He is a good man, as his bitters are good,--an unquestionable goodness. Not what is called a good man,--good to be considered, as a work of art in galleries and museums,--but a good fellow, that is, good to be associated with. Who ever thought of the religion of an innkeeper--whether he was joined to the Church, partook of the sacrament, said his prayers, feared God, or the like? No doubt he has had his experiences, has felt a change, and is a firm believer in the perseverance of the saints. In this last, we suspect, does the peculiarity of his religion consist. But he keeps an inn, and not a conscience. How many fragrant charities and sincere social virtues are implied in this, daily offering of himself to the public. He cherishes good will to all, and gives the wayfarer as good and honest advice to direct him on his road as the priest.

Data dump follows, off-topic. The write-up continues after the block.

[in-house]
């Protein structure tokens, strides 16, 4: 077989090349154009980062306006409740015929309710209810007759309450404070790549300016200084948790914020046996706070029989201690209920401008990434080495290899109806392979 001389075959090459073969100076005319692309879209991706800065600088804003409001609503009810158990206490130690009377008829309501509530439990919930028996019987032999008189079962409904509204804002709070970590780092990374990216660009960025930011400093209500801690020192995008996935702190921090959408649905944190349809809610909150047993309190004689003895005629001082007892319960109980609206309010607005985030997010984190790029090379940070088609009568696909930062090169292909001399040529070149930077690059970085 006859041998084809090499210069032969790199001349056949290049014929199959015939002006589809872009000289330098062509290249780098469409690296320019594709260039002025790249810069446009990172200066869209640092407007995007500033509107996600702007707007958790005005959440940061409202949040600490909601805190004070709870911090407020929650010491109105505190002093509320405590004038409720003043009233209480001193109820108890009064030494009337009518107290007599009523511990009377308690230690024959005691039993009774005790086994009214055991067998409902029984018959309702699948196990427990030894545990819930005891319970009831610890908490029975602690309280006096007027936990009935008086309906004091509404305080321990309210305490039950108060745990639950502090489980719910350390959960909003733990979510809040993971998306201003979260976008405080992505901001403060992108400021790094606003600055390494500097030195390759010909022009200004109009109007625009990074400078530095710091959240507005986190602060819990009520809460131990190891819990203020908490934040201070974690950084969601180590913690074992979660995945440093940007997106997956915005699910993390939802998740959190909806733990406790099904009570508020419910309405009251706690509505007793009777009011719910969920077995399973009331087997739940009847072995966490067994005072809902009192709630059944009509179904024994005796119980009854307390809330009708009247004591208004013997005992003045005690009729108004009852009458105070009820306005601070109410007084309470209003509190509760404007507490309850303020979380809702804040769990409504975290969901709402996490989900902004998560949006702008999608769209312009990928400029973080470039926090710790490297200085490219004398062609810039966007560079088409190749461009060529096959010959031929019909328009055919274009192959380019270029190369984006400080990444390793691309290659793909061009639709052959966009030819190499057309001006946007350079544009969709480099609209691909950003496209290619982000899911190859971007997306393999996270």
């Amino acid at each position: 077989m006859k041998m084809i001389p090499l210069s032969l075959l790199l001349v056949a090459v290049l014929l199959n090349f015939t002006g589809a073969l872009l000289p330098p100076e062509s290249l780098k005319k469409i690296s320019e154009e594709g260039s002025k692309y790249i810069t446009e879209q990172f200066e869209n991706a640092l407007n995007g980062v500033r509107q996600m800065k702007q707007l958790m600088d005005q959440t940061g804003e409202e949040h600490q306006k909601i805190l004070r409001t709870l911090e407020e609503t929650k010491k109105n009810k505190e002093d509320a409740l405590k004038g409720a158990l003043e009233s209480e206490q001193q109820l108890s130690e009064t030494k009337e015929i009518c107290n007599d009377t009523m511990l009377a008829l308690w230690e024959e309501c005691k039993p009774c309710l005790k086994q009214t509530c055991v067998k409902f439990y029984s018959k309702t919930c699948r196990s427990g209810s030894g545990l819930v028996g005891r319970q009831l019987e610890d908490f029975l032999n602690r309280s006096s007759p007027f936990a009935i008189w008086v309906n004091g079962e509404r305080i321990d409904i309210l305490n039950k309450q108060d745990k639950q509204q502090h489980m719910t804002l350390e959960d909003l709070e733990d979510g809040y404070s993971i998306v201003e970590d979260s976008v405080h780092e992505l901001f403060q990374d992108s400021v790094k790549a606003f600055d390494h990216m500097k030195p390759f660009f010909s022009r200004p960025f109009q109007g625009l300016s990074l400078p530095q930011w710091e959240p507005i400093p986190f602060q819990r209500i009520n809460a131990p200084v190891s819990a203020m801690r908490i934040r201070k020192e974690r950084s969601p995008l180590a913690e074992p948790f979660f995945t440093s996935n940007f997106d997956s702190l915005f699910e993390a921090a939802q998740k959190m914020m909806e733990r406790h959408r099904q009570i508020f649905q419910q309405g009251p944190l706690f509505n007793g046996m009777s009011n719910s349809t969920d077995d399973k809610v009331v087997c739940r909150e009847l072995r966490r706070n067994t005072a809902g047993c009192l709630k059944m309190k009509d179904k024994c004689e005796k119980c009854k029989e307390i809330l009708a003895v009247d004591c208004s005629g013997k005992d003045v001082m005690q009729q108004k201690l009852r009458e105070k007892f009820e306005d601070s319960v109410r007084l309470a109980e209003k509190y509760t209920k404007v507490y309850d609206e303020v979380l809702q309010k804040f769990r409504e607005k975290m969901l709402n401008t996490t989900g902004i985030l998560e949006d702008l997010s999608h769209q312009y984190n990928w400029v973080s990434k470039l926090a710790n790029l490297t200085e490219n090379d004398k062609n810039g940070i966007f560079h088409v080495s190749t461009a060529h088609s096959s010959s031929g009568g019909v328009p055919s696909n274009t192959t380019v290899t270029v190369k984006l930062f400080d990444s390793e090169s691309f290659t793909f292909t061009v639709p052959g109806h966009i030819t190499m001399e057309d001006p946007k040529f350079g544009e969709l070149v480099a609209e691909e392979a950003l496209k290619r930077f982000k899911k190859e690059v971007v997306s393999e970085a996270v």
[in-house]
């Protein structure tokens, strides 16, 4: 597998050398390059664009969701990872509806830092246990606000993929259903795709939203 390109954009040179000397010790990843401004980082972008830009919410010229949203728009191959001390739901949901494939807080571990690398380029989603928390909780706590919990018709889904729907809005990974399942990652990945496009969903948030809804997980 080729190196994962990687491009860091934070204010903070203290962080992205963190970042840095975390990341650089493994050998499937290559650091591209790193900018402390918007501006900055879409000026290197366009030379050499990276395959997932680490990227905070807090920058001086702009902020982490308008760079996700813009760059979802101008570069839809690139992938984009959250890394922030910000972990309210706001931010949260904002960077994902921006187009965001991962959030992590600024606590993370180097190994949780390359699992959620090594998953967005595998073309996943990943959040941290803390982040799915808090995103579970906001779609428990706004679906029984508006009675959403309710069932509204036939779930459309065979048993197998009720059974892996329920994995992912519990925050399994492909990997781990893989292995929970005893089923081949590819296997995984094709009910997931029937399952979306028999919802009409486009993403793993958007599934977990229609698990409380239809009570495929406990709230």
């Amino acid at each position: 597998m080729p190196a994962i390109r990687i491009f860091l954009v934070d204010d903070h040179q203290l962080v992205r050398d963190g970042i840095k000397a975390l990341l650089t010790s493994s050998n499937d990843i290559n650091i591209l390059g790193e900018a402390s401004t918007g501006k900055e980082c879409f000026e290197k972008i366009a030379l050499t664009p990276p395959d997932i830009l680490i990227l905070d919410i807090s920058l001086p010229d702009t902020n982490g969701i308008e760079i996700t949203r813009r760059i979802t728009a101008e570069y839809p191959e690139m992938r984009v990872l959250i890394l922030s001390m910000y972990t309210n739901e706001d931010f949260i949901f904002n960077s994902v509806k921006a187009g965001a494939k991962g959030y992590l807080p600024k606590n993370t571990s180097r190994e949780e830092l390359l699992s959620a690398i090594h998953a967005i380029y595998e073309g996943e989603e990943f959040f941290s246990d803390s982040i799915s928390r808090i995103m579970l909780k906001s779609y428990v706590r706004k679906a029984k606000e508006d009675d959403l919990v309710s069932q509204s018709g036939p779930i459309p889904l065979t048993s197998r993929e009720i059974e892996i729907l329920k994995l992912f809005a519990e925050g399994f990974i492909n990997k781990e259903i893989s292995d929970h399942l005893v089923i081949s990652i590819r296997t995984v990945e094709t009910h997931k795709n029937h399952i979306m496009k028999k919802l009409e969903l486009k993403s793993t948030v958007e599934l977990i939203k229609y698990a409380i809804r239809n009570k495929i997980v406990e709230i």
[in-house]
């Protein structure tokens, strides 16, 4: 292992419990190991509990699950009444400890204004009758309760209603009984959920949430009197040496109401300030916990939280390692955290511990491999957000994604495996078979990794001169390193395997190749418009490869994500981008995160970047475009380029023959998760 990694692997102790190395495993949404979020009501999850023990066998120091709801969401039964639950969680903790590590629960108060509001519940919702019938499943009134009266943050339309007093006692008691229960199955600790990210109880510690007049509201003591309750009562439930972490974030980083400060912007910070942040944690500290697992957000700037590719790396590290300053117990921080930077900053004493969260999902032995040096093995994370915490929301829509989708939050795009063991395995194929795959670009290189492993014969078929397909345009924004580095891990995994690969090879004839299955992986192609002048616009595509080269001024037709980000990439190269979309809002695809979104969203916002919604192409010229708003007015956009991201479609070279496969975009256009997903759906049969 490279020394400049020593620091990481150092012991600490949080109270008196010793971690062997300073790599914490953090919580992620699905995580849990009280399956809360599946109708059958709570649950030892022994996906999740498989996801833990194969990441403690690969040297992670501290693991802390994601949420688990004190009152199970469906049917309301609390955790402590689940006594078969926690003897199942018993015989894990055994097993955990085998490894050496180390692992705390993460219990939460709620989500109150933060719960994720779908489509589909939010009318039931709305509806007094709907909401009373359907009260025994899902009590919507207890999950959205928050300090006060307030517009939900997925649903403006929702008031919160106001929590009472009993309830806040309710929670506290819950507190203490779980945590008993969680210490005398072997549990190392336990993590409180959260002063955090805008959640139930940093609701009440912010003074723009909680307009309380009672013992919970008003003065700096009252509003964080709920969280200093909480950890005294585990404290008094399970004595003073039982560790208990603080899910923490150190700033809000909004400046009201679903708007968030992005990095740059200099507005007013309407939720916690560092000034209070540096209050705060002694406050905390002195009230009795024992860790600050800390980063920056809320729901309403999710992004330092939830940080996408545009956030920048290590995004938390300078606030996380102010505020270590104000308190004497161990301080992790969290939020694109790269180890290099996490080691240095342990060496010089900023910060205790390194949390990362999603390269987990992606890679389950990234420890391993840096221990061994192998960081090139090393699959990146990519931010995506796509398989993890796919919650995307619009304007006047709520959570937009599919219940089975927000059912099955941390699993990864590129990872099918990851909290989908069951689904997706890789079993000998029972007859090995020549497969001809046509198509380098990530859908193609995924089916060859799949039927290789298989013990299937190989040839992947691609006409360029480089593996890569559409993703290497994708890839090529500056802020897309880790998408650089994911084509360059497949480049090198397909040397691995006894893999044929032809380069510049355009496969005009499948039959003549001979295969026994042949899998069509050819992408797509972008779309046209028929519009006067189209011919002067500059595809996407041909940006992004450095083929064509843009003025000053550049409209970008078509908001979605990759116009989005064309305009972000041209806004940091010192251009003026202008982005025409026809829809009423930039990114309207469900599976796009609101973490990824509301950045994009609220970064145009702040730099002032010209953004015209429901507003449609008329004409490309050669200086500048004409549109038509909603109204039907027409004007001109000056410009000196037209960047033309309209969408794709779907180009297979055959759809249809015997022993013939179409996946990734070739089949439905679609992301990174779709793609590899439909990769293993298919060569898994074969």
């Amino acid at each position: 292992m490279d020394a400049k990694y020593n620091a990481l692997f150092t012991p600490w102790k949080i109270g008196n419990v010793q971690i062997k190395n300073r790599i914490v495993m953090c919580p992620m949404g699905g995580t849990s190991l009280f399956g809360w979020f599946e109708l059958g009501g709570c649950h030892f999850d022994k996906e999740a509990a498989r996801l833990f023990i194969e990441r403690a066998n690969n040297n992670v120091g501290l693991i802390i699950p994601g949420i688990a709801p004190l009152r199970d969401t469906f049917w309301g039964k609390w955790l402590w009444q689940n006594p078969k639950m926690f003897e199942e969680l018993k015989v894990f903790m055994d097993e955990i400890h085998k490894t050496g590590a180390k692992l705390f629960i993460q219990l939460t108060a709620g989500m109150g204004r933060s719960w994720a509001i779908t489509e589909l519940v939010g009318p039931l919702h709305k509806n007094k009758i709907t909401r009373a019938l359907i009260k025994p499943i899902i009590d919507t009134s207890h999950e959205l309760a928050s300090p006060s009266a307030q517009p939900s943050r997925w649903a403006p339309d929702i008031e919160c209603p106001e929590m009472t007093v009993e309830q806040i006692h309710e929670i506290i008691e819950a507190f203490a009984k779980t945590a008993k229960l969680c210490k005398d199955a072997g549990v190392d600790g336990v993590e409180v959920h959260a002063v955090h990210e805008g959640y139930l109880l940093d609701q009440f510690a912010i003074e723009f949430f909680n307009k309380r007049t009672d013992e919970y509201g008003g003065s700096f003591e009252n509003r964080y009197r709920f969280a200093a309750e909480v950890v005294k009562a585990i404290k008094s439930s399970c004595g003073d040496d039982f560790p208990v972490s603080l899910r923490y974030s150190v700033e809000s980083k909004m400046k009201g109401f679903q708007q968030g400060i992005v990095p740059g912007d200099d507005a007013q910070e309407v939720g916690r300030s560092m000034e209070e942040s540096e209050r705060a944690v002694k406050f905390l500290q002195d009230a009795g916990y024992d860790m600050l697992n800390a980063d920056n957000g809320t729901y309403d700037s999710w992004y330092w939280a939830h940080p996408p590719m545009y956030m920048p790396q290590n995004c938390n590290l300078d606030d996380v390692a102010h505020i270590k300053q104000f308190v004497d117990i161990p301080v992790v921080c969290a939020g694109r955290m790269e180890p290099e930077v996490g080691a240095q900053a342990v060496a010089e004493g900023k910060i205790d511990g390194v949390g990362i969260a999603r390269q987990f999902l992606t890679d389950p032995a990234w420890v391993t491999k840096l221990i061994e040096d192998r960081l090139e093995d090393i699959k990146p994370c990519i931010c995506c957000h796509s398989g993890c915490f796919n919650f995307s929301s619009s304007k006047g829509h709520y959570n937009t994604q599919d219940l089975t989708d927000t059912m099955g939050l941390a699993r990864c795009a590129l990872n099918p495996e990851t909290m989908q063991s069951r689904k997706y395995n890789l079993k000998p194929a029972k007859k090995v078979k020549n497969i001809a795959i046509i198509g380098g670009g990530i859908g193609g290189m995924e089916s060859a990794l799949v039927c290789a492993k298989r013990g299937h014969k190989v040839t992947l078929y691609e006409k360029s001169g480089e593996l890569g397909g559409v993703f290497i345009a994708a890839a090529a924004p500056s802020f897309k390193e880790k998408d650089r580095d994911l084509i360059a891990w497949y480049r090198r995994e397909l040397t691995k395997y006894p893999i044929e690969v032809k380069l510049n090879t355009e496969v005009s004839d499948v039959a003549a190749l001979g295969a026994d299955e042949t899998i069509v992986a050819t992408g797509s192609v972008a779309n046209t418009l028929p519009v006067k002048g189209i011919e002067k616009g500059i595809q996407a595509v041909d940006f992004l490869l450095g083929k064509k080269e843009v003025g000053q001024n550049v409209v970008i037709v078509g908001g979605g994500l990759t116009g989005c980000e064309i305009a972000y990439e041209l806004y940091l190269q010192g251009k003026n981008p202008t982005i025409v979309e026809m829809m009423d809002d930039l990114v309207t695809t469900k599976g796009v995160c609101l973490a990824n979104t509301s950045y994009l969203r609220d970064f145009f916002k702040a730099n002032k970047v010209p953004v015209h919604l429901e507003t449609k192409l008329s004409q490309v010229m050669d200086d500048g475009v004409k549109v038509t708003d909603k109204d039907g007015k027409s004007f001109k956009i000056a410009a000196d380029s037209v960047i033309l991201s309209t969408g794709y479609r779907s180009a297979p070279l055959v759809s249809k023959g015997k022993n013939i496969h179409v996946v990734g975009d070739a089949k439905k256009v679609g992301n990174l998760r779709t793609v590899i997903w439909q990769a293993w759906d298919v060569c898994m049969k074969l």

To conclude, the tavern will compare favorably with the church. The church is the place where prayers and sermons are delivered, but the tavern is where they are to take effect, and if the former are good, the latter cannot be bad.